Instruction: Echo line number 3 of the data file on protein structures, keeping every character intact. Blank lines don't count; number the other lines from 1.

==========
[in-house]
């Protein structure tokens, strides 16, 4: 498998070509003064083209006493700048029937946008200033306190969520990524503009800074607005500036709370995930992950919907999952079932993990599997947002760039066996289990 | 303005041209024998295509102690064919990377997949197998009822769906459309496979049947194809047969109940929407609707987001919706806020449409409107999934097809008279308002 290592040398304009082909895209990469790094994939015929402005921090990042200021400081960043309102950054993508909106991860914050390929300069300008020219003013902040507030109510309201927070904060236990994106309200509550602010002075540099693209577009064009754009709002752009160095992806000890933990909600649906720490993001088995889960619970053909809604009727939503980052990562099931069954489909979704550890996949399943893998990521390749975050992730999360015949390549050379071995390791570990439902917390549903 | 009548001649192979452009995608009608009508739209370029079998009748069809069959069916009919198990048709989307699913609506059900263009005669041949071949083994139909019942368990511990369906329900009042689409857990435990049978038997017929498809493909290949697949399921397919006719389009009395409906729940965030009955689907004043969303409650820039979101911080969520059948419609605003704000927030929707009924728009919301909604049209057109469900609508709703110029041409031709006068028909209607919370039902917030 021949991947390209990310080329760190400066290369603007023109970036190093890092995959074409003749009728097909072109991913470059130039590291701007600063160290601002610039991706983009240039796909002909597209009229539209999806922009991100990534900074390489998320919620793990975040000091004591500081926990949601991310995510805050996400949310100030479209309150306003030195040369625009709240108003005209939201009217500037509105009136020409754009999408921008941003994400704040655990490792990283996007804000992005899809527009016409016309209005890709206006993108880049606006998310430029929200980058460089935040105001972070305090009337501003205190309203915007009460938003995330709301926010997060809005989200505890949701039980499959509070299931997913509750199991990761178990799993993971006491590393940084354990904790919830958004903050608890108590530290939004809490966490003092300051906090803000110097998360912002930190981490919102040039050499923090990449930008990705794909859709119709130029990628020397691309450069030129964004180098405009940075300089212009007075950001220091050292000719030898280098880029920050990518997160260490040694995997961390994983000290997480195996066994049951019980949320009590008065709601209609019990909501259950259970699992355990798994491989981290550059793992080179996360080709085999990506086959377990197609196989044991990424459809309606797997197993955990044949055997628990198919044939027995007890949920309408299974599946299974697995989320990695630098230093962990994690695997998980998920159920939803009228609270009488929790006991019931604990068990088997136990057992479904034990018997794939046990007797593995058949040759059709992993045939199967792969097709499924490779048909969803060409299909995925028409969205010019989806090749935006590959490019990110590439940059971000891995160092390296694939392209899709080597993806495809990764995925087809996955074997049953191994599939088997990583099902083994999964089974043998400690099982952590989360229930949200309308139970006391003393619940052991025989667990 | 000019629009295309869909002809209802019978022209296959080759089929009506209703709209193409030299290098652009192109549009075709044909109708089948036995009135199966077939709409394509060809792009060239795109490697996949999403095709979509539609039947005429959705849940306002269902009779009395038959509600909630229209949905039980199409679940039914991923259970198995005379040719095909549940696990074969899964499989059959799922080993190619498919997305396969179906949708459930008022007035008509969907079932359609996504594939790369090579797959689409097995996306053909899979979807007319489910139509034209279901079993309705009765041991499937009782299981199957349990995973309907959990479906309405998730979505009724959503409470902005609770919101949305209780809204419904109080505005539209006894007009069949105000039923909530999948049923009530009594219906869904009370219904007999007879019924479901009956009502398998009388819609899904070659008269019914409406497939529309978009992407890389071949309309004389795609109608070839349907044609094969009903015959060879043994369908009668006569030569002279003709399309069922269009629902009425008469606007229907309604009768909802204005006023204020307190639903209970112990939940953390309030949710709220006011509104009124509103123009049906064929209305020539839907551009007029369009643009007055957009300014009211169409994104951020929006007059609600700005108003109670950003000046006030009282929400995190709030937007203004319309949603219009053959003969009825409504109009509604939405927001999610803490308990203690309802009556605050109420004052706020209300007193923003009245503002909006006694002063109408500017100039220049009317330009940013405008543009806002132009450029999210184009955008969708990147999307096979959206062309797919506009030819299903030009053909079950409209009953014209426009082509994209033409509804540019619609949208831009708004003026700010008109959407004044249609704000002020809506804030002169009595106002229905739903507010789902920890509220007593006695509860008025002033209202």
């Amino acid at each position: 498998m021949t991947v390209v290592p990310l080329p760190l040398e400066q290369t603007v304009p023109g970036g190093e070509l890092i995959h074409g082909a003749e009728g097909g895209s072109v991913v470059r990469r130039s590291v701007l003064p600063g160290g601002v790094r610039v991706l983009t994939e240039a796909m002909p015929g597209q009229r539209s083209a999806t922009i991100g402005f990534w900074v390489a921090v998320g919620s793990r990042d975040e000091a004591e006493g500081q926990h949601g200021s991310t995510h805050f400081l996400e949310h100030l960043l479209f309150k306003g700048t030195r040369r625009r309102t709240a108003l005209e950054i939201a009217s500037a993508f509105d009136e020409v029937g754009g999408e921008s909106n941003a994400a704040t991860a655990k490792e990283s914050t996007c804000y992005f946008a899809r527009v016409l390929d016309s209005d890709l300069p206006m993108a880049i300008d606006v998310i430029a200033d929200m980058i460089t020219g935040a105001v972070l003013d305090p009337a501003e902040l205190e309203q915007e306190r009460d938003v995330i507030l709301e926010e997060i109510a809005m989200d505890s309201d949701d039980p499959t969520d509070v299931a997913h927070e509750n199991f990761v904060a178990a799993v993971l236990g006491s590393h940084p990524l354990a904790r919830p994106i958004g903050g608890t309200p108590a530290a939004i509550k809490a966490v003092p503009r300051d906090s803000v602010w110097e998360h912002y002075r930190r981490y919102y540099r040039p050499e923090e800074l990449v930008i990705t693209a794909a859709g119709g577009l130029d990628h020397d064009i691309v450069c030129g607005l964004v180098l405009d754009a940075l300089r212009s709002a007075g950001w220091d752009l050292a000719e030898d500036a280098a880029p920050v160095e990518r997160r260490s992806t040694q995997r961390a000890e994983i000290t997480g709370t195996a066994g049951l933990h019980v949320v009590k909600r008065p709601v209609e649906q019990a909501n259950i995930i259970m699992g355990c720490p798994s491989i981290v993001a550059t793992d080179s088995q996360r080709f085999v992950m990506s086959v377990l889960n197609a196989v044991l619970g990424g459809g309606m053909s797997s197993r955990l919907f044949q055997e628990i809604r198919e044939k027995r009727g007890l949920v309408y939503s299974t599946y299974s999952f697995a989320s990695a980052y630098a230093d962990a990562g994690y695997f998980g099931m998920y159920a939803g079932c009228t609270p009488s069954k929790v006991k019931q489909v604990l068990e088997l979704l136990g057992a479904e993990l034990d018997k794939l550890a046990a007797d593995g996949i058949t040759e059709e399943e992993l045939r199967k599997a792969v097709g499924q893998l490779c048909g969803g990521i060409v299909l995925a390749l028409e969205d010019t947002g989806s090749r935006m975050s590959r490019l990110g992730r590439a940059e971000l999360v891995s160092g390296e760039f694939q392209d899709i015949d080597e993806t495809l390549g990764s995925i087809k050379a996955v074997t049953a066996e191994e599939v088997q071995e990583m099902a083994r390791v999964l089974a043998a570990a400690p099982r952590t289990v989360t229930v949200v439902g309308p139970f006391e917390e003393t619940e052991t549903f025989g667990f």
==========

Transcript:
């Amino acid at each position: 498998m021949t991947v390209v290592p990310l080329p760190l040398e400066q290369t603007v304009p023109g970036g190093e070509l890092i995959h074409g082909a003749e009728g097909g895209s072109v991913v470059r990469r130039s590291v701007l003064p600063g160290g601002v790094r610039v991706l983009t994939e240039a796909m002909p015929g597209q009229r539209s083209a999806t922009i991100g402005f990534w900074v390489a921090v998320g919620s793990r990042d975040e000091a004591e006493g500081q926990h949601g200021s991310t995510h805050f400081l996400e949310h100030l960043l479209f309150k306003g700048t030195r040369r625009r309102t709240a108003l005209e950054i939201a009217s500037a993508f509105d009136e020409v029937g754009g999408e921008s909106n941003a994400a704040t991860a655990k490792e990283s914050t996007c804000y992005f946008a899809r527009v016409l390929d016309s209005d890709l300069p206006m993108a880049i300008d606006v998310i430029a200033d929200m980058i460089t020219g935040a105001v972070l003013d305090p009337a501003e902040l205190e309203q915007e306190r009460d938003v995330i507030l709301e926010e997060i109510a809005m989200d505890s309201d949701d039980p499959t969520d509070v299931a997913h927070e509750n199991f990761v904060a178990a799993v993971l236990g006491s590393h940084p990524l354990a904790r919830p994106i958004g903050g608890t309200p108590a530290a939004i509550k809490a966490v003092p503009r300051d906090s803000v602010w110097e998360h912002y002075r930190r981490y919102y540099r040039p050499e923090e800074l990449v930008i990705t693209a794909a859709g119709g577009l130029d990628h020397d064009i691309v450069c030129g607005l964004v180098l405009d754009a940075l300089r212009s709002a007075g950001w220091d752009l050292a000719e030898d500036a280098a880029p920050v160095e990518r997160r260490s992806t040694q995997r961390a000890e994983i000290t997480g709370t195996a066994g049951l933990h019980v949320v009590k909600r008065p709601v209609e649906q019990a909501n259950i995930i259970m699992g355990c720490p798994s491989i981290v993001a550059t793992d080179s088995q996360r080709f085999v992950m990506s086959v377990l889960n197609a196989v044991l619970g990424g459809g309606m053909s797997s197993r955990l919907f044949q055997e628990i809604r198919e044939k027995r009727g007890l949920v309408y939503s299974t599946y299974s999952f697995a989320s990695a980052y630098a230093d962990a990562g994690y695997f998980g099931m998920y159920a939803g079932c009228t609270p009488s069954k929790v006991k019931q489909v604990l068990e088997l979704l136990g057992a479904e993990l034990d018997k794939l550890a046990a007797d593995g996949i058949t040759e059709e399943e992993l045939r199967k599997a792969v097709g499924q893998l490779c048909g969803g990521i060409v299909l995925a390749l028409e969205d010019t947002g989806s090749r935006m975050s590959r490019l990110g992730r590439a940059e971000l999360v891995s160092g390296e760039f694939q392209d899709i015949d080597e993806t495809l390549g990764s995925i087809k050379a996955v074997t049953a066996e191994e599939v088997q071995e990583m099902a083994r390791v999964l089974a043998a570990a400690p099982r952590t289990v989360t229930v949200v439902g309308p139970f006391e917390e003393t619940e052991t549903f025989g667990f």